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Learn how you can plan, prepare, and cope with stress before and during a COVID-19 outbreak.

  • Plan and make decisions in advance of an illness.
  • Know how to protect and support the children in your care.
  • Find ways to cope with stress that will make you, your loved ones, and your community stronger.
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If you do not take vitamins, now is the time to do so! Vitamins benefits our body in so many ways.

1. Vitamin A: Helps your vision, immune, and reproductive systems. It also helps the bones stronger and muscle growth in children. This vitamin also aids in maintaining a healthy reproductive system.

2. Vitamin B: Benefits making sure the body's cells are functioning properly. It helps the body convert food into energy, which is metabolism. It also creates new blood cells and maintain healthy skin cells, brain cells, and other body tissues.

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Give your mind and body a break by trying these six ways to stay calm. Do something new to feel your anxiety take a backseat so you can still enjoy life and make smart choices at the same time.

1. Stay at Home

You might feel like you should get out and help people in your community, which is a good thing to do. However, contagious diseases spread faster when people travel and hang out in crowded areas. The best thing you can do is stay safe at home and keep calm in your living space. Relax on your couch, take a nap or practice yoga on your porch. The longer you’re at home, the less you’ll help the disease potentially spread in your community.

Angels Of Epilepsy Thanks The Tamara & Edward George Legacy Fund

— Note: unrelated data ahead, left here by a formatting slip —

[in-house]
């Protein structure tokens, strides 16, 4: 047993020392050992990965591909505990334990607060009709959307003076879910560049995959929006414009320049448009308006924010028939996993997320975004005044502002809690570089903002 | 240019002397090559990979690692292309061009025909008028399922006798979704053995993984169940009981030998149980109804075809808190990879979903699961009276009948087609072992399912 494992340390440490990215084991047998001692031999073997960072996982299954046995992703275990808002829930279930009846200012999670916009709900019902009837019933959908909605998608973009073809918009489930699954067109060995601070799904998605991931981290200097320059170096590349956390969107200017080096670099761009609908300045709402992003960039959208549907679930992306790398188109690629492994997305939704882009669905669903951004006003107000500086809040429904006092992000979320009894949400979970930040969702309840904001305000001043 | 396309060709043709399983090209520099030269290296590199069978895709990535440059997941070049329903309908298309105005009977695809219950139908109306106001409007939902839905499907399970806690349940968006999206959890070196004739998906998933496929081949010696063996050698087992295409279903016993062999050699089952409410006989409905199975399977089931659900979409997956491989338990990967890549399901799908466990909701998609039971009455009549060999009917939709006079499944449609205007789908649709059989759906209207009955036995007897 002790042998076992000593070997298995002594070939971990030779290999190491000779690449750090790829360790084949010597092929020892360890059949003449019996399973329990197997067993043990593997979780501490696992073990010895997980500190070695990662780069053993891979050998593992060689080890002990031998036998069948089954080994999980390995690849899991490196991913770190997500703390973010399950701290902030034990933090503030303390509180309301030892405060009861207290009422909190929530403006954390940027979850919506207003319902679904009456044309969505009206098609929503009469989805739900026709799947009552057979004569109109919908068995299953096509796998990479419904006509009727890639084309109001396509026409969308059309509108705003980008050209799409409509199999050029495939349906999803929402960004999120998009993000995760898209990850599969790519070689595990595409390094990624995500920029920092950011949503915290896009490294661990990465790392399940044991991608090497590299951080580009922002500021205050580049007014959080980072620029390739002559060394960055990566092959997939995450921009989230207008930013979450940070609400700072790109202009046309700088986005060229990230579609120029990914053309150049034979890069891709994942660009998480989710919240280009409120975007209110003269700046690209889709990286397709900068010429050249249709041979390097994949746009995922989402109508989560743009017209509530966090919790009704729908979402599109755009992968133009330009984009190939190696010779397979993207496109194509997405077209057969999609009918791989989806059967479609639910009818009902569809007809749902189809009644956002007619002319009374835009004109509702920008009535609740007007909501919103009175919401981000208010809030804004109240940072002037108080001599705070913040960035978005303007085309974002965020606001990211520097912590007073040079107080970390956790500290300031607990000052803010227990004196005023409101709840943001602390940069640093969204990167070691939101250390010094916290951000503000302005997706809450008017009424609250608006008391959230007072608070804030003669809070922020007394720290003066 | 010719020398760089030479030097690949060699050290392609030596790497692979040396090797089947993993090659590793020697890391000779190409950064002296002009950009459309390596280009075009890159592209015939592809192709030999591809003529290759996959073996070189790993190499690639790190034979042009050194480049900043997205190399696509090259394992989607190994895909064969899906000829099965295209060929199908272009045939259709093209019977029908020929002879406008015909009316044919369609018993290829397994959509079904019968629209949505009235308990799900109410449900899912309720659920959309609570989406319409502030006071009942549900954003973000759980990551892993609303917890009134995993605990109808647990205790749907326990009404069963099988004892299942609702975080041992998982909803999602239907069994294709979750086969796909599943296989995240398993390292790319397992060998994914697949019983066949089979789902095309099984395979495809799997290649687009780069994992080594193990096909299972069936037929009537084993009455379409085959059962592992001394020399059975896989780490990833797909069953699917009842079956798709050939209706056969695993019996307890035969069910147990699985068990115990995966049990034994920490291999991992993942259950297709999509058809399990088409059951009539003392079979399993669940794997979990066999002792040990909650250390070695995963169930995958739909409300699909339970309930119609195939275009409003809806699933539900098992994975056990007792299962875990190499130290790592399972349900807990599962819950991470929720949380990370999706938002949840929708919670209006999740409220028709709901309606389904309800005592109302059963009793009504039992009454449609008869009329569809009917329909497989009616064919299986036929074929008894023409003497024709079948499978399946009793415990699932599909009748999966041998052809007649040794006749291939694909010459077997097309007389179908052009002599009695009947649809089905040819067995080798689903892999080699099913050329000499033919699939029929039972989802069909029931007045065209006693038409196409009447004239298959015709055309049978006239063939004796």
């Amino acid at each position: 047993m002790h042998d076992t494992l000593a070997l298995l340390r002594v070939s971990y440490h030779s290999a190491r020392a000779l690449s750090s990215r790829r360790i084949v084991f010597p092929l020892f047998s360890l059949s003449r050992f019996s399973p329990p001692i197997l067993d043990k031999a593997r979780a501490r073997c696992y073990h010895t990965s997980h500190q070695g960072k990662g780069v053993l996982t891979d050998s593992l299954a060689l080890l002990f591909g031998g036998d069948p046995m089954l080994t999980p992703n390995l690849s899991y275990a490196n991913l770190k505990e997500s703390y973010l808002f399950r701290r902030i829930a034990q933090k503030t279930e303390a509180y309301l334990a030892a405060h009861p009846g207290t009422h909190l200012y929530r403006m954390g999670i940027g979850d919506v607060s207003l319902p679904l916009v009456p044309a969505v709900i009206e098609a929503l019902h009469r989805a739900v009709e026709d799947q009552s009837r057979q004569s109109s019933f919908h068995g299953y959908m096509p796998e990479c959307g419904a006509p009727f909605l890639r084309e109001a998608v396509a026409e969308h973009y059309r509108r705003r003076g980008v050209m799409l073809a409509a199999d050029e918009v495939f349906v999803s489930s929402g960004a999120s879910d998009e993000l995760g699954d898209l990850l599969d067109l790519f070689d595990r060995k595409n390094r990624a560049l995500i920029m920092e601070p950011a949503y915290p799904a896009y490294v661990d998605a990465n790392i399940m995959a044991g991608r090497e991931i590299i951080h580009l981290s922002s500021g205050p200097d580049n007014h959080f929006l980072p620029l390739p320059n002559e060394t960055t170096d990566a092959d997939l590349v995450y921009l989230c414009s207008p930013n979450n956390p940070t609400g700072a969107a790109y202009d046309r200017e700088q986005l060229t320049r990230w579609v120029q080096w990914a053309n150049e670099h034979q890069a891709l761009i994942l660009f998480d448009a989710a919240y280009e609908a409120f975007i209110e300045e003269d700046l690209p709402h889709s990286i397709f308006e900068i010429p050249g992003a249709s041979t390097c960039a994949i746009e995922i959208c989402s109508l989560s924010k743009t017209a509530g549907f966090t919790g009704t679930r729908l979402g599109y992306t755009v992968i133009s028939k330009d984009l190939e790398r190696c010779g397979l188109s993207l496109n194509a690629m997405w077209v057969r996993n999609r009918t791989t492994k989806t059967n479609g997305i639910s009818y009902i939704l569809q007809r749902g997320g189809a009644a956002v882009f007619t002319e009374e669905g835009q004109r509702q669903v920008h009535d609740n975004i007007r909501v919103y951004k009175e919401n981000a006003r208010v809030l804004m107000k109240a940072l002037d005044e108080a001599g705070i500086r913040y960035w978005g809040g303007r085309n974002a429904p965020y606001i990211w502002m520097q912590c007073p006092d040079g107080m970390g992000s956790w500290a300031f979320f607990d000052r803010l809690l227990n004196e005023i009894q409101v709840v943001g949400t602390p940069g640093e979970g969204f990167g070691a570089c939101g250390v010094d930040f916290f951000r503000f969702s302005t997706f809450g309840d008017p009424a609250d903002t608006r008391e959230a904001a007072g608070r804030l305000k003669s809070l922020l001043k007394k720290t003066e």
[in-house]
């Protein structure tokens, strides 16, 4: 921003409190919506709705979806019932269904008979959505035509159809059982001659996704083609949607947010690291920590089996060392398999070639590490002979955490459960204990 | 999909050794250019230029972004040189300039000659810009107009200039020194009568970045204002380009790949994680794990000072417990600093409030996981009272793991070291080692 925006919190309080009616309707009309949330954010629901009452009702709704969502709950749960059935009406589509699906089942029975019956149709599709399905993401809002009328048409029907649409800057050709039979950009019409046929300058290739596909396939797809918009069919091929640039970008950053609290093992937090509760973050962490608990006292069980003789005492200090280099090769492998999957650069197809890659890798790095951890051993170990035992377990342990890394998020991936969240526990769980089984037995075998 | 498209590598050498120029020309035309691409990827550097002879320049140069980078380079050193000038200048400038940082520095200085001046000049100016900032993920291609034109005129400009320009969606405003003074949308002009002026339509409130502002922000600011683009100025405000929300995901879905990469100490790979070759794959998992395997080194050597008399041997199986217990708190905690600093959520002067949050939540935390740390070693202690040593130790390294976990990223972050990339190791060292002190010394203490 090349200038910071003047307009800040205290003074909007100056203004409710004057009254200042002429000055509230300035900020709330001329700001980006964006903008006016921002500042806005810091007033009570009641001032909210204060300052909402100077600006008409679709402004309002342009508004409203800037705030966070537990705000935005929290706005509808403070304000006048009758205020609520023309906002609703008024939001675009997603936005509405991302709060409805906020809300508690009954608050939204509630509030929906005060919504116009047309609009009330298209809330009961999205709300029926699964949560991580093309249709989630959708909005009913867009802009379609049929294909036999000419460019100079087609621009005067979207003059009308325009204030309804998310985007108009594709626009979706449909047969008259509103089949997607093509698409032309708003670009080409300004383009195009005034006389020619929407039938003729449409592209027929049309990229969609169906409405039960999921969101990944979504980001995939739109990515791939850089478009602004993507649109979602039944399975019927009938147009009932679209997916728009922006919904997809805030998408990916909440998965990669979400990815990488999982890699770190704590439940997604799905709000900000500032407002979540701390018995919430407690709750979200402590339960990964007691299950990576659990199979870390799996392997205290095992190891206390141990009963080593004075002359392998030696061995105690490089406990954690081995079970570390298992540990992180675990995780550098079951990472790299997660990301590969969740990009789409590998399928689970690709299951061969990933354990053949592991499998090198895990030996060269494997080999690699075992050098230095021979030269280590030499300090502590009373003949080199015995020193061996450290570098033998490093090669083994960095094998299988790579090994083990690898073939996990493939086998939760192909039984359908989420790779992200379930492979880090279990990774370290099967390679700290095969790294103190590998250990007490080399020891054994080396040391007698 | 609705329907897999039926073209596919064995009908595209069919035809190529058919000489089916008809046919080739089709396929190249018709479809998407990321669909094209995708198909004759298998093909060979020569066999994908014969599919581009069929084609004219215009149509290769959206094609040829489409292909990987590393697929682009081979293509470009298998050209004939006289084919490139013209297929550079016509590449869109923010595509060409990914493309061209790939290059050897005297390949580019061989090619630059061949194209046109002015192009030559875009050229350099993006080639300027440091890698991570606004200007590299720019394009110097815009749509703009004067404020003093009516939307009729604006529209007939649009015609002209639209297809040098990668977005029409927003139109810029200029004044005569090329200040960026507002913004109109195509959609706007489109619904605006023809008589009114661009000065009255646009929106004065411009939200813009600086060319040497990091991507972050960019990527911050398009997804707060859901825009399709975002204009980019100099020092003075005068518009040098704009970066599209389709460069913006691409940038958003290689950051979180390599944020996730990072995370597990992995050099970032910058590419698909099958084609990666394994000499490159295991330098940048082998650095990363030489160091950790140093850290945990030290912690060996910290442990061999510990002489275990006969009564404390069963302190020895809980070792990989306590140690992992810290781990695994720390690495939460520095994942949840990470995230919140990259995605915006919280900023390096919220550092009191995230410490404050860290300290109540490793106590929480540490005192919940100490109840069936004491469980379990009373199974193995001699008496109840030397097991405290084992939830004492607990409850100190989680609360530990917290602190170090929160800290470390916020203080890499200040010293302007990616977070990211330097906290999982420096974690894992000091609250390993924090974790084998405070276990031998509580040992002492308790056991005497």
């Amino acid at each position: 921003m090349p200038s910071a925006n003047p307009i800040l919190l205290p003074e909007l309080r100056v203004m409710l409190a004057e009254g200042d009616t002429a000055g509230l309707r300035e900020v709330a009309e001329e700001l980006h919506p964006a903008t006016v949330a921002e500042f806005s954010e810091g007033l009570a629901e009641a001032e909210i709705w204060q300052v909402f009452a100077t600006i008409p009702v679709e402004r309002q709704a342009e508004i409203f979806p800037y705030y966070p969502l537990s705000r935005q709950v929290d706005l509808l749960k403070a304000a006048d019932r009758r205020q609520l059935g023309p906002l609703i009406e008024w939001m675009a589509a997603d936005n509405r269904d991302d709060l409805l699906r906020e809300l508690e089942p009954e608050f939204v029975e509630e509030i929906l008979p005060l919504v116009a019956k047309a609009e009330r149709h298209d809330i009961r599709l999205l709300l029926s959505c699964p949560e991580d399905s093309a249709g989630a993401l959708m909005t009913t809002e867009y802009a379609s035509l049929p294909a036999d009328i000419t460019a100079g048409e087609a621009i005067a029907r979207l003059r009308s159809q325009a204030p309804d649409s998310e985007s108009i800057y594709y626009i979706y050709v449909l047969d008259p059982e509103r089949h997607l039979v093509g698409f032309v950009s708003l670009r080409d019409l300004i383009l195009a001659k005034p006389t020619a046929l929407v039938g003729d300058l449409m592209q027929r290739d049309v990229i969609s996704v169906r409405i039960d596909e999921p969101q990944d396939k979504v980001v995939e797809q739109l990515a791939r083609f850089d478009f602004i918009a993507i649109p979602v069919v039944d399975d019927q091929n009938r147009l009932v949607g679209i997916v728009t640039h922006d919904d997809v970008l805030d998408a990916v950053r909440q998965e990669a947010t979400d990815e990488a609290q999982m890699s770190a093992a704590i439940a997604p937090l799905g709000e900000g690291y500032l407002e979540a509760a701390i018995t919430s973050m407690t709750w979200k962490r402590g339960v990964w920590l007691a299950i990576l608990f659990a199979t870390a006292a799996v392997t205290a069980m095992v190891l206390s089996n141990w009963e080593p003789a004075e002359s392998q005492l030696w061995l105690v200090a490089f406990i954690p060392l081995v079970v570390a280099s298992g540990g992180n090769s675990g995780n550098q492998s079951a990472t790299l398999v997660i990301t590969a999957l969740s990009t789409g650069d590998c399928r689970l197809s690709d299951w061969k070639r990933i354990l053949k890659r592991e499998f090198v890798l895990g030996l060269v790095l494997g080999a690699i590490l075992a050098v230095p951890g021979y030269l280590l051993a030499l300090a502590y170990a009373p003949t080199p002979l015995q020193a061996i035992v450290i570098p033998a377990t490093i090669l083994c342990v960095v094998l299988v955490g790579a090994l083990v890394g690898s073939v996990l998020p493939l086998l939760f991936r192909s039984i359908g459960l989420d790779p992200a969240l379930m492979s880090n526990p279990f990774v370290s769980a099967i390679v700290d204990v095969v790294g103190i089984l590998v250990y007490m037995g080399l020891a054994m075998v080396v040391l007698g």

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The Tamara & Edward George Legacy Fund helps make a difference and enrich the community in ways that matter. Their legacy fund support causes critical to present and future while continually assessing how to fill gaps and create innovative philanthropic solutions.

national minority health month

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The US Department of Health and Human Services Office of Minority Health has named the April 2020 theme of National Minority Health Month as Active & Healthy to remind everyone that incorporating small amounts of moderate-to-vigorous physical activity into our daily schedules can reduce the risk of chronic conditions.

In observance of National Minority Health Month, the Epilepsy Foundation’s Minority Outreach Initiative is highlight stories of people living with epilepsy being active and healthy as part of their #EpilepsyEquity and #OurStories campaigns.

Here's a few survivors and advocates in recognition within the epilepsy community!

"10 Questions About Me" by Leon Legge

Leon Legge 10 Questions about me. Epilepsy and Football

"I gathered 10 questions from my twitter followers that was specifically asked about my condition and my career, I and openly answering each question as much as I could. It’s an insight into how I deal with my condition and how I have managed to still have a career in professional football."

Leon Legge

Epilepsy Survivor - Soccer/Football Player

Twitter: @leonlegge - @epilepsyballer

AOEat's healthy on pinterest

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  • 2 cups Carrots, raw


  • 2 Eggs

Baking & Spices

  • 3 cups All-purpose flour

  • 1 tsp Baking powder

  • 1 tsp Baking soda

  • 1 Best cream cheese frosting

  • 1/2 cup Brown sugar

  • 2 1/4 tsp Cinnamon

  • 1 cup Granulated sugar

  • 1/2 tsp Salt

  • 1 tsp Vanilla

Nuts & Seeds

  • 1 cup Pecans


  • 1 cup Butter

Make a donation and help Angels Of Epilepsy Foundation assist senior and disabled citizens affected by the COVID-19 crisis. AOE THANKS YOU!